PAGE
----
Cooking time and temperature vital in controlling pathogens

By Joseph James Whitworth

- Last updated on GMT

Related tags L. monocytogenes Meat Beef

Thermal processing guidelines for RTE deli meat products
Thermal processing guidelines for RTE deli meat products
Additional cooking time or higher temperatures are needed to achieve the regulatory targeted Salmonella reduction when cooking roast beef at 54.4°C, according to researchers.

Findings were based on US Department of Agriculture-Food Safety and Inspection Service (USDA-FSIS) thermal processing guidance.

Results confirmed that cooking temperatures and times used in the meat and poultry industry following USDA-FSIS guidance for thermal lethality are sufficient to kill Listeria monocytogenes, Salmonella, and shiga-toxin producing E. coli (STEC) in roast beef, turkey deli-breast, and boneless hams when  temperature met or exceeded 62.8°C.

The pathogen reduction levels all met or exceeded regulatory requirements or recommendations for the products tested.

However, when cooking roast beef to 54.4°C, USDA-FSIS thermal processing guidance for Salmonella was not supported—suggesting that additional cooking time or higher temperatures are needed to achieve a target pathogen reduction.

In all product types inactivation rates for STEC were similar to Salmonella at 140, 150 and 160°F and were comparable to or less than times reported in USDA-FSIS Appendix A.

Time-temperature controls

The aim of the research was to create data to develop scientifically-validated, time-temperature tables as tools for assuring regulatory compliance and pathogen destruction.

It also provides the basis for time-temperature tables in product categories that will cover ready-to-eat (RTE) meat products and thermal processes in the US meat industry.

Thermal treatments are critical for controlling foodborne pathogens in RTE meat and poultry products, said Sindelara et al.

Microbial resistance to thermal processes can be affected by the level and length of heat exposure and various intrinsic factors such as fat, salt or water concentration.

The wide application of limited research may be of concern since the heat resistance of microorganisms can be affected by the targeted pathogen, cell concentration, phase of growth, amount of strain, and exposure to stressors such as acid or salt, said the researchers.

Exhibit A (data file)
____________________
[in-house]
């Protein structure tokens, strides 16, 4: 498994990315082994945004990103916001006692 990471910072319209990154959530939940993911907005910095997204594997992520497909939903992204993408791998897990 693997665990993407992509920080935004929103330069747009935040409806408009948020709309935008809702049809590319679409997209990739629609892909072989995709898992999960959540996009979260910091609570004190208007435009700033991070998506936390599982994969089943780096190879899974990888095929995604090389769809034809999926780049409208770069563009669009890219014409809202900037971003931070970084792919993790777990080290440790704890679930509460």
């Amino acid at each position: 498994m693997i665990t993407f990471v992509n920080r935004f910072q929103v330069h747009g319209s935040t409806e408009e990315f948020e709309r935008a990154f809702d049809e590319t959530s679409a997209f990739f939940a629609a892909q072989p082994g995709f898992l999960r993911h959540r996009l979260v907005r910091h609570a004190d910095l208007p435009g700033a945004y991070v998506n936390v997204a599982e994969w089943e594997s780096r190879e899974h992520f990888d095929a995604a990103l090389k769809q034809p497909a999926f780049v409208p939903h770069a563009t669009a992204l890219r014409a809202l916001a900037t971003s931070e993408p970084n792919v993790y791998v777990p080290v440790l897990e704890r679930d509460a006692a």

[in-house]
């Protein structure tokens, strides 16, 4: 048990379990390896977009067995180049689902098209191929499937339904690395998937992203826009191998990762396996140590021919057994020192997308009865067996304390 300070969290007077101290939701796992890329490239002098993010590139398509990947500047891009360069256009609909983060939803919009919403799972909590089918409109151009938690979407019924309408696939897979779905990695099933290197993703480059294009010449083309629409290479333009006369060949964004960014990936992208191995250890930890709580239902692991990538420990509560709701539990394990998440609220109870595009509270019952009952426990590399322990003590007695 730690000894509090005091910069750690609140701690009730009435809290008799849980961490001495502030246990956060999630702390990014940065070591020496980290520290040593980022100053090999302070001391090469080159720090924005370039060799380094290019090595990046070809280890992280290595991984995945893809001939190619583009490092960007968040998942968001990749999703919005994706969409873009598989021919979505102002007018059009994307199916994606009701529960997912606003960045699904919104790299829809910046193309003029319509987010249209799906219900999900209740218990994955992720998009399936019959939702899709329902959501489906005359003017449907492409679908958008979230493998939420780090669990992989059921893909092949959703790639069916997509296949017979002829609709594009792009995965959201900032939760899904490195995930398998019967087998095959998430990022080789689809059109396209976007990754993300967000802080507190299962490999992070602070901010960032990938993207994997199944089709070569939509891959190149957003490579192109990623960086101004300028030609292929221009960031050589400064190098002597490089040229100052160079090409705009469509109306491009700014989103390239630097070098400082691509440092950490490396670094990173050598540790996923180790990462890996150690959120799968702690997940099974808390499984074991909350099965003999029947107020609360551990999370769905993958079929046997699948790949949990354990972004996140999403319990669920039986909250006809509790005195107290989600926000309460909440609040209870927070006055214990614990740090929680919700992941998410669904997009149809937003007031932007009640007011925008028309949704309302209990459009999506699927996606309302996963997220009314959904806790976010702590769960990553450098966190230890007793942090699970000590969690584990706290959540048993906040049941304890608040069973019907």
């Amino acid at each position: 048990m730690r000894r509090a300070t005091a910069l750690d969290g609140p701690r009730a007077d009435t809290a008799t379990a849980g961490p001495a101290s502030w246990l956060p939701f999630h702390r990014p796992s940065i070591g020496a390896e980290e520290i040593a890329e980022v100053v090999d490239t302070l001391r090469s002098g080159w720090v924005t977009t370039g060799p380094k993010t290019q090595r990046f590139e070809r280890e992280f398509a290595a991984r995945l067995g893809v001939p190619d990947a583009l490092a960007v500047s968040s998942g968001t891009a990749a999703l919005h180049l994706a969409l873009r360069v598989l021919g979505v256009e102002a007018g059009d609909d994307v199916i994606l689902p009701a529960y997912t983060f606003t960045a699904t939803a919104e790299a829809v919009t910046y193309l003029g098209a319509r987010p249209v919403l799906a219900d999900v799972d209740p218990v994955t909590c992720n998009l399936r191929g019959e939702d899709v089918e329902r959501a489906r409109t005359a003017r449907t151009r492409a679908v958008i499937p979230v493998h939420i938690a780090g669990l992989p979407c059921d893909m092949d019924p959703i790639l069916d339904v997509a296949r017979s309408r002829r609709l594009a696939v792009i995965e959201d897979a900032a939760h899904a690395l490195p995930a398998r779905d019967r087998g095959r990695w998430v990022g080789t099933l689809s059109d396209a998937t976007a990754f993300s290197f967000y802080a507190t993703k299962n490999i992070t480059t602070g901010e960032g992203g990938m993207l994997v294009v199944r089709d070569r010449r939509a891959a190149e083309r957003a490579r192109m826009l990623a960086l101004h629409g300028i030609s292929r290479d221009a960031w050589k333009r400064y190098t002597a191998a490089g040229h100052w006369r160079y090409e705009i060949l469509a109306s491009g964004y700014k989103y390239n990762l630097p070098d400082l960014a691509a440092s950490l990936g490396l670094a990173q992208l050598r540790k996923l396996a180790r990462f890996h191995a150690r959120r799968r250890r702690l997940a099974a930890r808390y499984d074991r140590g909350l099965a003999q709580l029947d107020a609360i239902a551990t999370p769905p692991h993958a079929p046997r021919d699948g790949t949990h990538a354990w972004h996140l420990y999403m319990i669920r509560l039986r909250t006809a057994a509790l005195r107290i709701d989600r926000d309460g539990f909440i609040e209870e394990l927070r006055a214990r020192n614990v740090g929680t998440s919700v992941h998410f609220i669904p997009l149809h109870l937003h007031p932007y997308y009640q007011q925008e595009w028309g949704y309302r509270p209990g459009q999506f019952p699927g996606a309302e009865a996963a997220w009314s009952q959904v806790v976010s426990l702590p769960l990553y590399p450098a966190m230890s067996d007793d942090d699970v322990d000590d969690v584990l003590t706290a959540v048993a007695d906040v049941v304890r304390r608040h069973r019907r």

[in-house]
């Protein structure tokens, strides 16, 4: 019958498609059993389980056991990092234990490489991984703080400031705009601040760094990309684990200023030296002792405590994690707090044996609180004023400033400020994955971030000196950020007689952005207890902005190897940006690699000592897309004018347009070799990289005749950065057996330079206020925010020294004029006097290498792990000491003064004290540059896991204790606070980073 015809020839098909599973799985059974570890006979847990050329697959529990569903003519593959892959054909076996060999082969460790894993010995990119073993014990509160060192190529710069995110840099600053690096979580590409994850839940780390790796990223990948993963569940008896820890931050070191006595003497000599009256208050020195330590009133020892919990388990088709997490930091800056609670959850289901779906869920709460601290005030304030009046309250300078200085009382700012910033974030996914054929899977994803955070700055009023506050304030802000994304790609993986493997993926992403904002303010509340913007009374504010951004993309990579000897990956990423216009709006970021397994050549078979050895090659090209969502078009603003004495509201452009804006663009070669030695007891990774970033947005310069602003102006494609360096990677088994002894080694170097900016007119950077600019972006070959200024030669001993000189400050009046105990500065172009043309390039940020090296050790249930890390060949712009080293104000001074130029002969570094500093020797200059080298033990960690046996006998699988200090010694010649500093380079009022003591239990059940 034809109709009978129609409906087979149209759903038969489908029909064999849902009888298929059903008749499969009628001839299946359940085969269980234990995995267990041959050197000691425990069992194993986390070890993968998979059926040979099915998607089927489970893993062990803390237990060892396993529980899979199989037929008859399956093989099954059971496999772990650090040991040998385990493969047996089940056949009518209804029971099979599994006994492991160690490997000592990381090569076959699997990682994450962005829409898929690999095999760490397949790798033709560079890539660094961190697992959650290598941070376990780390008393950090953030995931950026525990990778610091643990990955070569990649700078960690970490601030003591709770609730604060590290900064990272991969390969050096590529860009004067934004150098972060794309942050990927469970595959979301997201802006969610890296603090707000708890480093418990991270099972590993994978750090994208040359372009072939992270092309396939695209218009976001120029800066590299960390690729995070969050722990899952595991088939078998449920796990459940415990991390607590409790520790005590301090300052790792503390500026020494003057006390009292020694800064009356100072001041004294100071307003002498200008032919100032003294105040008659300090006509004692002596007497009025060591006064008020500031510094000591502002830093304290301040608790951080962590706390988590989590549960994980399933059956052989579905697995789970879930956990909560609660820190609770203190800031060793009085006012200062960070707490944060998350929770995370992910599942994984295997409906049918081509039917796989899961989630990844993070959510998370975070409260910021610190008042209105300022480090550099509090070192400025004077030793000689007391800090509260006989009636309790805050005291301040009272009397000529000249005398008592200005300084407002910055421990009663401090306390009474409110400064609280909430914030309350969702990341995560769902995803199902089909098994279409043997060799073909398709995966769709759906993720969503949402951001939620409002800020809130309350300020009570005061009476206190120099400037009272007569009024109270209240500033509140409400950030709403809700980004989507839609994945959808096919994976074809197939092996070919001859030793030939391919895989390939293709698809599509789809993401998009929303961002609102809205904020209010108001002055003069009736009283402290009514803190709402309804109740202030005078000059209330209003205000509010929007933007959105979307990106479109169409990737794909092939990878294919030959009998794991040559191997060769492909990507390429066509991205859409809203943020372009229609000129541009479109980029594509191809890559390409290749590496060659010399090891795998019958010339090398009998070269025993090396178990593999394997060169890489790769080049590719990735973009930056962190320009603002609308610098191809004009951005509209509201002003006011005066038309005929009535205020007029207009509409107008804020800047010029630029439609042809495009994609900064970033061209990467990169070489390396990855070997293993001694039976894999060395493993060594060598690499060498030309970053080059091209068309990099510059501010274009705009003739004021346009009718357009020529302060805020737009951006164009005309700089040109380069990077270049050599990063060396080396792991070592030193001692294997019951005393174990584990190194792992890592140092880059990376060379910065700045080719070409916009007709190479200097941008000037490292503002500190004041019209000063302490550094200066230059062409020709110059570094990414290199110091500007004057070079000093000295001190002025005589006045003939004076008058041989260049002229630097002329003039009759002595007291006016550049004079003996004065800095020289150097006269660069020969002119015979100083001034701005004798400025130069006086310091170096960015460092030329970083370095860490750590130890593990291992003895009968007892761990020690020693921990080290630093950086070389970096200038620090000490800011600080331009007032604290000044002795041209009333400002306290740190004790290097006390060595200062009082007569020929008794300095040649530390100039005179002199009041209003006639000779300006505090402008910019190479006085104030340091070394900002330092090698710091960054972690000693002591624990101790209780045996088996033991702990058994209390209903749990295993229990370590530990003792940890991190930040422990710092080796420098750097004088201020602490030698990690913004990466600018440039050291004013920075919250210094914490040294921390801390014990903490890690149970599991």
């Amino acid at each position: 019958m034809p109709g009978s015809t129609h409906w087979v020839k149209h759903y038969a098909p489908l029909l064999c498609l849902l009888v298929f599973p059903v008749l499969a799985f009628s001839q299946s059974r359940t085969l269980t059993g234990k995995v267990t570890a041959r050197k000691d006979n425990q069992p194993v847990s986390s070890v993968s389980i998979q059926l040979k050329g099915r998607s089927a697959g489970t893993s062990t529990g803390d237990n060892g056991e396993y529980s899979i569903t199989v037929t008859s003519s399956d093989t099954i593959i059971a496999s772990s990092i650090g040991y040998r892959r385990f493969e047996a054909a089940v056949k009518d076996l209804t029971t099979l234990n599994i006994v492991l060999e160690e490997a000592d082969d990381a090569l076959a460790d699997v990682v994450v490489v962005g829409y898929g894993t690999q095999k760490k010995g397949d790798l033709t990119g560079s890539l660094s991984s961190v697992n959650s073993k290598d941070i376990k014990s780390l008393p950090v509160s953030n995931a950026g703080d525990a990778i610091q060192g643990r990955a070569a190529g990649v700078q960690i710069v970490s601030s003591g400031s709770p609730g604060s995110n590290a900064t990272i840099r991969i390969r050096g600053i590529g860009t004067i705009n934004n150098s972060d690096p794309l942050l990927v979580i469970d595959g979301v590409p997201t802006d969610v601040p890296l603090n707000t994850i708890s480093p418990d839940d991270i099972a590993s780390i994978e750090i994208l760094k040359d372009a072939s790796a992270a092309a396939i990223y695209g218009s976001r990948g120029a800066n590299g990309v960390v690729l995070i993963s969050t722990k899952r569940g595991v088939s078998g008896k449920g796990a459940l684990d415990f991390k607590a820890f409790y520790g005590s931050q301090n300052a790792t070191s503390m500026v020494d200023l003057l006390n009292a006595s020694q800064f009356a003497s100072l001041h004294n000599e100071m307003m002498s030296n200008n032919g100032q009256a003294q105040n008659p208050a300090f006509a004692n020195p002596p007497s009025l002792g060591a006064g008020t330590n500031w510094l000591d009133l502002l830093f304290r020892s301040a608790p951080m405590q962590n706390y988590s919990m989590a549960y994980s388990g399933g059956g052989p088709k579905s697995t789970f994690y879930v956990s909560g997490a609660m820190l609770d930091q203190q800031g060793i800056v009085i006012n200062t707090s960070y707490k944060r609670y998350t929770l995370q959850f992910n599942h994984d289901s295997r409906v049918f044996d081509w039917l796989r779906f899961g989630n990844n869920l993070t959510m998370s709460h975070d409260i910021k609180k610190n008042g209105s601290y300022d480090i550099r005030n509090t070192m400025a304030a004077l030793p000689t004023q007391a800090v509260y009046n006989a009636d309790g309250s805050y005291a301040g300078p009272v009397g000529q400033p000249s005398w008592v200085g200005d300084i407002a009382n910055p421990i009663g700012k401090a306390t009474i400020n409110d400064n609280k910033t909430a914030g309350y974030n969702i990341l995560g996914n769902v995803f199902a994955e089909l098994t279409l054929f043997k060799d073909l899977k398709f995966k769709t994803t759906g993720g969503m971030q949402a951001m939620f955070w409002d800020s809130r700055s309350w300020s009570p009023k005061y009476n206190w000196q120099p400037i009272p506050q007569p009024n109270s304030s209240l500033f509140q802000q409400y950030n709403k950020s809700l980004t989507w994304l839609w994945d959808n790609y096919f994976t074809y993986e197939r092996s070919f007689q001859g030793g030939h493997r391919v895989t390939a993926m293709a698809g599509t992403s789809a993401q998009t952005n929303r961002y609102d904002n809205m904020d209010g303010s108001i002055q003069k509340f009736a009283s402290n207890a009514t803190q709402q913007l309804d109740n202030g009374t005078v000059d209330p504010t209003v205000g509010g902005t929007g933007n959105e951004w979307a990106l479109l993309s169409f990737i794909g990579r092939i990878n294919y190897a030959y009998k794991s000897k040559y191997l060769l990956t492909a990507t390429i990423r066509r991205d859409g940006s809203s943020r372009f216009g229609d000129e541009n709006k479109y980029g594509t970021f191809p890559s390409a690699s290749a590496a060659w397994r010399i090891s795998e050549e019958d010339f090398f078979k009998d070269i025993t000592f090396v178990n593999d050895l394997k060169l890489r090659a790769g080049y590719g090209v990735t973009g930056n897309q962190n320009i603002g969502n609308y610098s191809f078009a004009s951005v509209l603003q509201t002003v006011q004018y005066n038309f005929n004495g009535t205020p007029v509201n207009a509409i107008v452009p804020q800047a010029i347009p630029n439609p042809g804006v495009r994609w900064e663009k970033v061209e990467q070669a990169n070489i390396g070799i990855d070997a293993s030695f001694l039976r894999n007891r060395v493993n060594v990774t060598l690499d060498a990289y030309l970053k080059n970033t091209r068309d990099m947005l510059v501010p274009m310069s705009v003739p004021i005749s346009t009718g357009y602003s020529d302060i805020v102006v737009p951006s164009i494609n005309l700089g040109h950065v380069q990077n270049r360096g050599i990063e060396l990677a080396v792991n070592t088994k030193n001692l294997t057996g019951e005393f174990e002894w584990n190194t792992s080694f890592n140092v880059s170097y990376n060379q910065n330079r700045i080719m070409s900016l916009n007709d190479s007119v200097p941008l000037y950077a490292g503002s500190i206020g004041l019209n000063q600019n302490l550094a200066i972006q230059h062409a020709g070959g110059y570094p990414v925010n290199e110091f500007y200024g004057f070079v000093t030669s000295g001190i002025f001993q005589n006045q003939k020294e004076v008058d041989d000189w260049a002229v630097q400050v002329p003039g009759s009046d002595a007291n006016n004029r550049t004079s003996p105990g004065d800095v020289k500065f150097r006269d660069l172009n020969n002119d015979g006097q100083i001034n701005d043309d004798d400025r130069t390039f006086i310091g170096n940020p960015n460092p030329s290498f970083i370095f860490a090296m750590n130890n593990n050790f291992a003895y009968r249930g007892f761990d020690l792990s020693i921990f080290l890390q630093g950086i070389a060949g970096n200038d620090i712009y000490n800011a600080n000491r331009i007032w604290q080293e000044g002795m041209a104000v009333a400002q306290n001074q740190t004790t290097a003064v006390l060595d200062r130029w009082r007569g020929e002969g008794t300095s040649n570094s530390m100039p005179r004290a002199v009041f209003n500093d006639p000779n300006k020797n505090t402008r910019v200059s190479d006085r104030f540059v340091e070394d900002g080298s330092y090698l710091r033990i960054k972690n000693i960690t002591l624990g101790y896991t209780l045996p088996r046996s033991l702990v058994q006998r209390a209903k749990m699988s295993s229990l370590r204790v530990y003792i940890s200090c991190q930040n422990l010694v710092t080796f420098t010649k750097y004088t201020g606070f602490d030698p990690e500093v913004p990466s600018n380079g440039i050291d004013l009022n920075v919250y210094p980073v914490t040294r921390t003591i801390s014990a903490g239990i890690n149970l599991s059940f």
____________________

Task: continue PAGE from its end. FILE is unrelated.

Tolerance to heat

L. monocytogenes showed greater thermotolerance than Salmonella and STEC under all conditions.

“For example, >5-log reduction ofSalmonellaand STEC in turkey was achieved instantaneously at 71.1°C, whereas L. monocytogenes required a 10 second holdtime. At 60°C (140°F), >5-log reduction of L. monocytogenes required 30 and 50 minutes in turkey and ham, respectively, as compared to <12 minutes for Salmonella and STEC​,” said the researchers.

At the lowest temperature tested (54.4°C/130°F), >5-log reduction of Salmonella, STEC and L. monocytogenes in all product types was achieved in <2, 2.8 and 4.6 hours, respectively.

The scientific approach were to measure D- and z-values for Salmonella, L. monocytogenes, and STEC in roast beef, turkey deli-breast, and boneless ham following cooking temperatures and times commonly used in the meat industry.

Generated D- and z- values could then be utilized in pathogen modeling programs or to generate simple thermal processing tools such as time/temperature thermal processing tables valid for specific product/pathogen combinations.

Ground turkey breast, ground roast beef and ground ham were inoculated with 8 log CFU/g L. monocytogenes or Salmonella (5-strain mix) or STEC (7-strain mix).

The researchers added that other variables that warrant further research and can impact thermal lethality are intrinsic factors (fat, water activity, pH, etc), physical differences (diameter, size, shape, etc), or extrinsic factors (type of heat source, presence/level of humidity, speed of cooking.

Source: AMIF Final Report; July 2013

“Developing Validated Time-Temperature Thermal Processing Guidelines for Ready-To-Eat Deli Meat and Poultry Products”

Authors: Jeffrey J. Sindelara, Kathleen Glass, Robert Hanson

Related topics Food Safety & Quality

Related news

Show more

Follow us


View more